24. 24. CHF: Manifestations in Older Children• Initial Manifestations – Exercise Intolerance – Dyspnea – Abdominal pain or distention – Peripheral edema• Later Manifestations – Generalized fluid volume overload – Jugular vein distention
  25. 25. CHF: Nursing Management• Assessment – Physiologic assessment – Developmental assessment• Planning and Implementation – Administer and monitor prescribed medications • Lasix and digoxin see page 1388 – Maintain oxygen and myocardial function – Promote rest – Foster development – Provide adequate nutrition – Provide emotional support – Discharge planning and home care teaching• Evaluation
  26. 26. Acquired heart Diseases• Rheumatic Fever• Kawasaki Disease
  27. 27. Kawasaki Disease• Acute febrile, systemic vascular inflammatory disorder that affects the small and midsize arteries, including the coronary arteries• Leading cause of acquired heart disease in children in the US• Etiology unknown, thought to be caused by an unidentified infectious agent
  28. 28. Kawasaki Disease: Manifestations and Clinical Therapy• Manifestations – Acute 1-2 weeks • Irritability, high fever that persists more than 5 days, hyperemic conjunctivae, red throat, swollen, hands and feet, rash on trunk and perineal area, cervical lymph node enlargement(unilateral) – Subacute 2-4 weeks • Cracking lips and fissures, desquamation of the skin on the tips of toes and fingers and toes, joint pain, cardiac disease, and thrombocytosis – Convalescent stage 6-8 weeks • Child appears normal but lingering signs of inflammation may be present• Clinical Therapy – Intravenous Immunoglobulin – High does of aspirin for fever – Hospitalization
  29. 29. Kawasaki Disease: nursing management• Assessment • Comfort – Temperature, skin, eyes, I&O, – Skin clean and dry weight, cardiac – Cool compresses, tepid baths• Medication – Small frequent feeding – Aspiring administration • Exercise • Monitor for side – Passive ROM effects(bleeding, GI • Discharge planning upset) – Teaching on aspiring therapy – Immune Globulin – Postpone live virus vaccines • Treat and administer like (measles and varicella) for 11 a blood product months after immune globulin administration, others may be given on schedule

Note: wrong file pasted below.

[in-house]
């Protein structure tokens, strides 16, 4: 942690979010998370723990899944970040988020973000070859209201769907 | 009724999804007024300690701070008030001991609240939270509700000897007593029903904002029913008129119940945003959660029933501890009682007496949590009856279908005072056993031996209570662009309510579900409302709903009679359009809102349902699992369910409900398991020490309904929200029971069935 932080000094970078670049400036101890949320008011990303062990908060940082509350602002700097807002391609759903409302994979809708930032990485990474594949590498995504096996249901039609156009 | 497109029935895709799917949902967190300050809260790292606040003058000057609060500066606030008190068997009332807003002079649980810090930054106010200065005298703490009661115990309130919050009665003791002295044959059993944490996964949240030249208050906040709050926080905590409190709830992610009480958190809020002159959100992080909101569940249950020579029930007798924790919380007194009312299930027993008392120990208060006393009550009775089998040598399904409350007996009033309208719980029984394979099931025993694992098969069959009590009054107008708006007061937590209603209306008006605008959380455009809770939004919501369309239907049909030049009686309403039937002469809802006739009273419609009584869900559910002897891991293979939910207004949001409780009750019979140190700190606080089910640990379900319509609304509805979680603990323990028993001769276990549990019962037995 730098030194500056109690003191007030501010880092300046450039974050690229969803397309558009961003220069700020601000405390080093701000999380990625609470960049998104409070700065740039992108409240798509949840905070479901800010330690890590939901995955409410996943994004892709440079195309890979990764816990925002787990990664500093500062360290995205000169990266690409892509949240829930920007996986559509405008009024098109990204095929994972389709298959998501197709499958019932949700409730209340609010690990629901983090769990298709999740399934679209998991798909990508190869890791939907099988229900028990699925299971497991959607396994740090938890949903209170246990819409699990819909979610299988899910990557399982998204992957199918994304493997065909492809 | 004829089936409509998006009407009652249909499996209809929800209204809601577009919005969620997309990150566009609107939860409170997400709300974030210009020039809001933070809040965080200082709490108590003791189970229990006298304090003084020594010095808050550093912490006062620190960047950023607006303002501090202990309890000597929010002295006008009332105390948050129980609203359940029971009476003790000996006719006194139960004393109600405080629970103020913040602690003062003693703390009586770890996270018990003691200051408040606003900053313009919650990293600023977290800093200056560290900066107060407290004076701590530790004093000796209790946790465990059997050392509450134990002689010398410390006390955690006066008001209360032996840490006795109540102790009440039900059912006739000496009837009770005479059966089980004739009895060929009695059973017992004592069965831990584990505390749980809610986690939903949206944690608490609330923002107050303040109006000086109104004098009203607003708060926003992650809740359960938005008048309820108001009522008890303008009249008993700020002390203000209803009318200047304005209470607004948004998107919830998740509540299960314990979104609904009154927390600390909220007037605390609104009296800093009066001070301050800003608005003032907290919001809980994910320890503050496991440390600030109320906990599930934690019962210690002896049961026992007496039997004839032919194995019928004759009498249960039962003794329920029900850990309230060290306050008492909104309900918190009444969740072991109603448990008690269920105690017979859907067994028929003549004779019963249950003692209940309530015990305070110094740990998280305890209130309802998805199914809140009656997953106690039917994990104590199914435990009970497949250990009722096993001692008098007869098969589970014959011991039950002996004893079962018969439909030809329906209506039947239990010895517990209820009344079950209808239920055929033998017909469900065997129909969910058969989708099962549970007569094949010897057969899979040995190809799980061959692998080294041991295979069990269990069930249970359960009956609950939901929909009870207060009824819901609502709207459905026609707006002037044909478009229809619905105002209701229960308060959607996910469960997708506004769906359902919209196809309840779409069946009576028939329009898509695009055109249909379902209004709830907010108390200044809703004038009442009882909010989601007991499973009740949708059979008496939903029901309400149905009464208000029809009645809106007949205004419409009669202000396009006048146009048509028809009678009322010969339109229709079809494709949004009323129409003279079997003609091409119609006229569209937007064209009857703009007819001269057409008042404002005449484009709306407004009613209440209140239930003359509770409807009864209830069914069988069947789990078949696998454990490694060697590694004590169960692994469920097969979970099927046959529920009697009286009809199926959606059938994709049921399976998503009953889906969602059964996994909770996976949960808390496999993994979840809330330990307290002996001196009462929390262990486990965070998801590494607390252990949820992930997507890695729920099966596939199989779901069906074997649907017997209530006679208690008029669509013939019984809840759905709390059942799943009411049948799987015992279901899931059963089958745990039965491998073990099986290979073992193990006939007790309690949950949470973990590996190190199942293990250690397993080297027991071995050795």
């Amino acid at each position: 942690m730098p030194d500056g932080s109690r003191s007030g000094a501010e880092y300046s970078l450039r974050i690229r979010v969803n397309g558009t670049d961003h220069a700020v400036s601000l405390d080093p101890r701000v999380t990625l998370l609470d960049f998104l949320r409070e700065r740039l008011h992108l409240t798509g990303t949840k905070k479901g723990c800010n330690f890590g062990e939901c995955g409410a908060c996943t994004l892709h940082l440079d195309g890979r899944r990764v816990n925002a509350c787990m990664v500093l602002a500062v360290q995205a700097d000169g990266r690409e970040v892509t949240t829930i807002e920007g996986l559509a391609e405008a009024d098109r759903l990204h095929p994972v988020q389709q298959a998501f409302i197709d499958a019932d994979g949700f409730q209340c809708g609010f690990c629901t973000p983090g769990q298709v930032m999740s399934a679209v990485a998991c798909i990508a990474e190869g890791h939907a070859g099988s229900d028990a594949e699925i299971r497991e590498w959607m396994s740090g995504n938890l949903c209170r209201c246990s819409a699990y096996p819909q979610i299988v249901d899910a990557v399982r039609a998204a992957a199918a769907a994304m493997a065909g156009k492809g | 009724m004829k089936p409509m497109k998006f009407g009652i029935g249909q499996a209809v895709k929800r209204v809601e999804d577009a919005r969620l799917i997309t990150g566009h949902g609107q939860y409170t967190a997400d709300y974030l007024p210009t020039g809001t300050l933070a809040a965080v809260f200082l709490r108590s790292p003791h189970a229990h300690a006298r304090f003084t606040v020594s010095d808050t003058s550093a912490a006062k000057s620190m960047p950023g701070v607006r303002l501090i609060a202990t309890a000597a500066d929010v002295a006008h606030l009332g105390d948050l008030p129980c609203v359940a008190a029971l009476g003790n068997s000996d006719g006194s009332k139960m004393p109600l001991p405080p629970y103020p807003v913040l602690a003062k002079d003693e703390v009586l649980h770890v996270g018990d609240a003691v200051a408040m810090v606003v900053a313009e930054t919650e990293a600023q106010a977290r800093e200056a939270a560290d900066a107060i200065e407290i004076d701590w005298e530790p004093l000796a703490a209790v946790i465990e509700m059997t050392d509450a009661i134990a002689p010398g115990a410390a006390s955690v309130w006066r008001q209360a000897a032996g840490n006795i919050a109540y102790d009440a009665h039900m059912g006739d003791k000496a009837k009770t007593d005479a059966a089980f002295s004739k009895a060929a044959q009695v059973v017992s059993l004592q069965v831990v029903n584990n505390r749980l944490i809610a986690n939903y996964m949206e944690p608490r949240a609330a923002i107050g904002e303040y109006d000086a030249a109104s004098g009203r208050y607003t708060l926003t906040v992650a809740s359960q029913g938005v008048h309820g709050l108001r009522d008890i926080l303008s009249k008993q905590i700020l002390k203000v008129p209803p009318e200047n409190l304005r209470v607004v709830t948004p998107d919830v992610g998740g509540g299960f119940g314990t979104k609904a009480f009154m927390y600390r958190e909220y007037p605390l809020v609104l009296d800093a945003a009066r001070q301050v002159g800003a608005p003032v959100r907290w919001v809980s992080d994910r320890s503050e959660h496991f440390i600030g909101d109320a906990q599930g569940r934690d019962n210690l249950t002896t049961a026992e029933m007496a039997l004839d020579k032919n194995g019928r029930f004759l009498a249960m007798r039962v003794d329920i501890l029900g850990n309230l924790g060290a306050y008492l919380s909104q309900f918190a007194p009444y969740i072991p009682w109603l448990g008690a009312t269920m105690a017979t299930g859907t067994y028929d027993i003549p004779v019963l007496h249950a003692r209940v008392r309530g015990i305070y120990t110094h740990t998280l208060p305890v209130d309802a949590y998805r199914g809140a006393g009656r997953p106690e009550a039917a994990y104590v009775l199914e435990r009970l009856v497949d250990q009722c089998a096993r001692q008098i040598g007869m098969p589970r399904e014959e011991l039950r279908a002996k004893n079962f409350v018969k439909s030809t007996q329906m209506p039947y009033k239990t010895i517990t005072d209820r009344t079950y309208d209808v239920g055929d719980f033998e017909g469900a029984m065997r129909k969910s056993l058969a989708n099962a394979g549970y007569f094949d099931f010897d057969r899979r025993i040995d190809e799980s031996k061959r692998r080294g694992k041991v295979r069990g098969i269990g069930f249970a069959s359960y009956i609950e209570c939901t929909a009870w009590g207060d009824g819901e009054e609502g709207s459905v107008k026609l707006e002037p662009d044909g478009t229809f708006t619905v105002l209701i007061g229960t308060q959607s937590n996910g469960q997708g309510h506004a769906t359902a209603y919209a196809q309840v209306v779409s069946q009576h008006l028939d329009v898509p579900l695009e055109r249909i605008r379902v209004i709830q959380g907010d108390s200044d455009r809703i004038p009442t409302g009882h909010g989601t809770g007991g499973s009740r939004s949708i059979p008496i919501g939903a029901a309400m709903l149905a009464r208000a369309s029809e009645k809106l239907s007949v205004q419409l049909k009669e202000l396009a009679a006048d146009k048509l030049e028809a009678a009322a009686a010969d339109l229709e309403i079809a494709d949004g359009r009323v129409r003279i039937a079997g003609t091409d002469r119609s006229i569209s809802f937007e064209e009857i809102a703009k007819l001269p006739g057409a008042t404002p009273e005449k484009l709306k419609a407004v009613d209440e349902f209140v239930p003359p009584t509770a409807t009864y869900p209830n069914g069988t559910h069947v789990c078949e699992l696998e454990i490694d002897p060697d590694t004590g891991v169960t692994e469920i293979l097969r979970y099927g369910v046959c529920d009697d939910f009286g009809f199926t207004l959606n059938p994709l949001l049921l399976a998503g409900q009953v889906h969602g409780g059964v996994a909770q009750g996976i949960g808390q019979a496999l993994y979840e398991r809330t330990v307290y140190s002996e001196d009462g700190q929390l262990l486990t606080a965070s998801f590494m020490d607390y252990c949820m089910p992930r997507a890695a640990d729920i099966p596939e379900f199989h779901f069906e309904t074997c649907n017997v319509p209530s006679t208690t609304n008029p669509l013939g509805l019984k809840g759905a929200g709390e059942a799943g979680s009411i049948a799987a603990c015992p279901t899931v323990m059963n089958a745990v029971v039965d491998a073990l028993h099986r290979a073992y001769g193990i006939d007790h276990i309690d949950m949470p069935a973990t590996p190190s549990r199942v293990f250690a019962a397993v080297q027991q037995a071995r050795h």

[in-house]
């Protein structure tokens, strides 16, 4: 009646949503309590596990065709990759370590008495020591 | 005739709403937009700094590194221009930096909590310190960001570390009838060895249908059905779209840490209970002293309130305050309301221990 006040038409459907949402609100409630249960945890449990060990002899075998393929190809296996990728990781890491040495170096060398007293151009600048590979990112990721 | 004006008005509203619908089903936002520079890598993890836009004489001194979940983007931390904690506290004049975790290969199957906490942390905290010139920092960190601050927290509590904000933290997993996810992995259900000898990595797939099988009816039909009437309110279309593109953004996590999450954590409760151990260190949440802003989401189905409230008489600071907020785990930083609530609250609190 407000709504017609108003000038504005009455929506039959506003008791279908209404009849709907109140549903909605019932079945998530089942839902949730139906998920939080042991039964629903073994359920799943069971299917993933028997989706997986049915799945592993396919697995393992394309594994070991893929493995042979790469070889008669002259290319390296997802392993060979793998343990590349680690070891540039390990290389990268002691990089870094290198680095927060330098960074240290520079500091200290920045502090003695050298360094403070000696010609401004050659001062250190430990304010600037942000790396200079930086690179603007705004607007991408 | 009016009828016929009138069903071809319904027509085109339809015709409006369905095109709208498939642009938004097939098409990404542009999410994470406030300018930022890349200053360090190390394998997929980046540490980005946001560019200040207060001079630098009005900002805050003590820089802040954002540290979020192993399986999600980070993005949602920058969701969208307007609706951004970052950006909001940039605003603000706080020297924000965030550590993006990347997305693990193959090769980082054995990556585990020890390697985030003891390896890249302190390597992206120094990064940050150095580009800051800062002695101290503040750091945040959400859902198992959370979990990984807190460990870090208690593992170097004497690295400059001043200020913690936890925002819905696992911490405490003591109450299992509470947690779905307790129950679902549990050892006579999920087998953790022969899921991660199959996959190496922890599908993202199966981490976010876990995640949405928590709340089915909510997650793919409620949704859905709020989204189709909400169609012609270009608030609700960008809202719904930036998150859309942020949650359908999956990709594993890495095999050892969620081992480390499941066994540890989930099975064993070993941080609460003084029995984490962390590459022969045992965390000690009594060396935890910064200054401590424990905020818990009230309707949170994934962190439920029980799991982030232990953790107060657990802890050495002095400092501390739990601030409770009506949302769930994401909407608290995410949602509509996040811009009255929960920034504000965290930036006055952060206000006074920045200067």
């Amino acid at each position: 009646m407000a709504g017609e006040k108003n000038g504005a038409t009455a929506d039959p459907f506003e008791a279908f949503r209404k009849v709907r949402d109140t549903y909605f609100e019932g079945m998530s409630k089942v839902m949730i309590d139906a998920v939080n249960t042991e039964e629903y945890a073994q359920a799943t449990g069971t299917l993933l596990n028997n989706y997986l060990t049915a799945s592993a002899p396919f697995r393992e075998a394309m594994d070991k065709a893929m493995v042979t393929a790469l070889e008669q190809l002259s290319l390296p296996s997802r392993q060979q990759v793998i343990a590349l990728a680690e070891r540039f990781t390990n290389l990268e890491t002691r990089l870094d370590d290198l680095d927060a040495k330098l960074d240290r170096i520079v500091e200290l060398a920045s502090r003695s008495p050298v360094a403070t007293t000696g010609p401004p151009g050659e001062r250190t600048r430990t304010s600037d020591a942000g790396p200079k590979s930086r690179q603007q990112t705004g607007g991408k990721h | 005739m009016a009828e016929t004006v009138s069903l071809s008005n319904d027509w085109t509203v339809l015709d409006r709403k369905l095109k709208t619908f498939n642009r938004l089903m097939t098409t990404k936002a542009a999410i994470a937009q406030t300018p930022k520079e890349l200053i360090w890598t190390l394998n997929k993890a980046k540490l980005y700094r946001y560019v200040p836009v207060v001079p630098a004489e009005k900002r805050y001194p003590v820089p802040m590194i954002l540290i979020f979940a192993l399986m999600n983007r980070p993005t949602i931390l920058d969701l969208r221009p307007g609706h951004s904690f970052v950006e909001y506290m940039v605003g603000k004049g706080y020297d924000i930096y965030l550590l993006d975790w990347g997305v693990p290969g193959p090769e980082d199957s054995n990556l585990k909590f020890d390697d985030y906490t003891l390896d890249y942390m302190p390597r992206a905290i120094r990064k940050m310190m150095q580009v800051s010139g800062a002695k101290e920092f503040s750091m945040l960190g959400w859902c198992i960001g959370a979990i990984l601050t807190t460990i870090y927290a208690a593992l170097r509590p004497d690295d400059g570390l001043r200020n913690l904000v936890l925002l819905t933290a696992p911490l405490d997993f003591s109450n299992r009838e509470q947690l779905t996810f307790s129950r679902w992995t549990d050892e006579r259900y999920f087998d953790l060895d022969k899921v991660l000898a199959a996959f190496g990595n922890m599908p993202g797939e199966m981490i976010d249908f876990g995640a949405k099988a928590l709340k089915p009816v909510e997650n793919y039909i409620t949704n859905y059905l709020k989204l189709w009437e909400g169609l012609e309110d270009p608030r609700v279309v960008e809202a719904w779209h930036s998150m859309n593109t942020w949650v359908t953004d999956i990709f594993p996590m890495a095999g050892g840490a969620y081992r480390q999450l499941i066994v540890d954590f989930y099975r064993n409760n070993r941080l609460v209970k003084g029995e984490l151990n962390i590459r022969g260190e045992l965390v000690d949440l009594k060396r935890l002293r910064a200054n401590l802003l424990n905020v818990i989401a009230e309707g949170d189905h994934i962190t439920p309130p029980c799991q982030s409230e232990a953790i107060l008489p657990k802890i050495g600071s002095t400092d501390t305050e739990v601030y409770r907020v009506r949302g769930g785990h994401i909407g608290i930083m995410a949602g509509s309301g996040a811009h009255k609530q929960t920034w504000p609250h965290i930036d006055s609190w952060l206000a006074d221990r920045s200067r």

30. 30. Rheumatic Heart Disease• Inflammatory disorder of the connective tissue that results from an autoimmune response to some strains of A beta-hemolytic streptococci• Affects joints, brain, and skin tissue• Children between 5 and early adolescent are more commonly infected• Rheumatic heart disease develops in 10% of individuals with rheumatic fever
  31. 31. Rheumatic Heart Disease: Manifestations and Clinical Therapy• Hallmark signs – Occur three weeks after an untreated streptococcal infection • Carditis involving the mitral or aortic valve is detected by presence of a new murmur • Chest pain • Two or more large joints become inflamed with pain, welling, tenderness, erythema, and heat • Non pruritic skin rash with pink macules and blanching in the middle of the lesions on the trunk• Clinical Therapy – Antibiotics (penicillin, to eradicate strep infection) – Corticosteroids (to reduce inflammation)
  32. 32. Rheumatic Heart Disease: Nursing Management• Prevention • Medications – Children with possible throat – Antibiotics and aspirin infections would be cultured • Discharge Planning for strep – Recovery phase occurs at• Hospitalization home – Children with rheumatic fever • Activity limitations should be hospitalized • Antibiotic prescribed – Bed rest for monitoring – Teaching carditis • Reoccurrence of sore – 4weeks bed rest if carditis throat need for culture develops • Follow up care to monitor heart function